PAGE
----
…purple and orange and blue. I can sing a rainbow, sing a rainbow, sing a rainbow, too.” The words of this song have been floating through my head today as I’ve been surrounded by children.
At one point, we were surrounded by and playing with about 100 kids while the doctor and other members of the team were seeing cardiology patients in the camp clinic.
The theme for my day, however, was “Lessons in Color”.
When I came down to our kitchen before departure this morning, I was informed by the doctor that I needed to go change my shirt. My last clean shirt just happened to be “blue” (“sheen”). It turns out that that Yazidis have an issue with the color blue and it is forbidden and frowned upon (though that attitude appears to be changing). It has something to do with the pronunciation of the color being very close to an “evil” word…so they avoid it altogether.
After a couple of hours of playing games and singing songs with the children in the sun, some of them went back to the “homes” for the warmest part of the day. The stalwarts, those truly hungry for attention and something different from their daily existence, stuck around and started to play a new game with me by teaching me their language. (Yes, Mom, you were right.) By the time we headed out, they’d taught me colors and numbers, as well as how to say “what is your name?” (na-vee-ta-chia) and “where are you from?” (dash key de-raya) in Kurdish.
This little girl, L, was my greatest teacher!
The children have been taught some English and she was a pro. She was very patient with her student! It also made her smile when some of the women of the camp would walk up to see what the children were doing and I’d ask them, “Naveta chia?” Their initial shock was met with L’s smile. They’d share their names with me and then look to L to see what was going on.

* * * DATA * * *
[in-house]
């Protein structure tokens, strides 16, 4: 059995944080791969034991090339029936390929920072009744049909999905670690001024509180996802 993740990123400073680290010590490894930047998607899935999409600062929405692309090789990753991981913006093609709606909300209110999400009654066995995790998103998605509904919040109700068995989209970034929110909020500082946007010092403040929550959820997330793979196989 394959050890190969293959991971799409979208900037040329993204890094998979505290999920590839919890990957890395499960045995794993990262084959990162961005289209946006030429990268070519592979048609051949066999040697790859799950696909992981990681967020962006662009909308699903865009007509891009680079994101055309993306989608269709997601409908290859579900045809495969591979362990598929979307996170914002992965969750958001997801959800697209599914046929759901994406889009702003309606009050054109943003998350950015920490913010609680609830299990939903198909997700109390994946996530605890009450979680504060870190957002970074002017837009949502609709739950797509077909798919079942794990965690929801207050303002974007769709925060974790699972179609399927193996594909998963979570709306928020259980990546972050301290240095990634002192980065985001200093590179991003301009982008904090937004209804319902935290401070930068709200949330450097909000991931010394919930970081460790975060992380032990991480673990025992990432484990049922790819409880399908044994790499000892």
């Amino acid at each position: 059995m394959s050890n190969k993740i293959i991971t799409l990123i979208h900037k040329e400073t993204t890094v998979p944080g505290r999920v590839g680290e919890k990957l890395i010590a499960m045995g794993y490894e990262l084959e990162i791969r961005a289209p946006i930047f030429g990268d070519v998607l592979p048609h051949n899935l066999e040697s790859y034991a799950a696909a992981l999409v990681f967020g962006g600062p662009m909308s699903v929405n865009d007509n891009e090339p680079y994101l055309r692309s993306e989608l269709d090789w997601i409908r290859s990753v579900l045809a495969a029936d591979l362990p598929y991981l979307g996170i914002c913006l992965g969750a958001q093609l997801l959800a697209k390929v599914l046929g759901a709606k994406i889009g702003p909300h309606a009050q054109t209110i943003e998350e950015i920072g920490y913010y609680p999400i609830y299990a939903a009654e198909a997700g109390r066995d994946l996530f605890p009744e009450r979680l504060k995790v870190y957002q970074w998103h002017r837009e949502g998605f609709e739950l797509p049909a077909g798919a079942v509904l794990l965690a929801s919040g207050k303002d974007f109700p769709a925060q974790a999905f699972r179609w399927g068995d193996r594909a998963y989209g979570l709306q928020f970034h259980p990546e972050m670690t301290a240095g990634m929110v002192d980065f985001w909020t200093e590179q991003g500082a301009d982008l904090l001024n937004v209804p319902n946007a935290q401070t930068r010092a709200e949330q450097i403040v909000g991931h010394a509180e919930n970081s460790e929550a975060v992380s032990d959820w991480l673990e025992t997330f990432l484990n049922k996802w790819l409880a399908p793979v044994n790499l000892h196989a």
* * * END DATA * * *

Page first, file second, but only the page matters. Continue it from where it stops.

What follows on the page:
I got really good at knowing the names of the colors. The kids would run up to me and point to something on their clothing to quiz me. The color I had the most trouble with (or at least the children would laugh the most at my pronunciation) was the color of my shirt: orange (Portakali). Something about making a long “o” sound and THEN adding the “r” instead of my “or”. It’s okay though…they laughed.
Tonight I have a new book with me.
Clearly, these kids have made me hungry to learn more…to be able to connect with them on another level. I was happy that many of them are learning english. Not because of me, but because so many nations use it as a second language. If they should leave this place, their english will help them learn the new language of whichever country they end up in. These kids already are bi-lingual: Kurdish and Arabic.
Havahr (Kurdish)….Sadiq (Arabic)…Friend (English)…at the end of the day, they made sure I knew what to call them in all of the languages they know.
Tonight, my prayers are: (1) for L that she will continue to learn and maybe become a teacher for others. (2) for thanksgiving that our team leader J has received “resident” status and will no longer have to leave the country every 30 days. (3) for industry to come to this country so that they do not need to buy the building materials from the very countries that have bombed them in the past. (4) for banking to return to normalcy so that funds can more easily be transferred here to aid the work that is being done.
“The light shines in the darkness, and the darkness has not overcome it.” John 1:5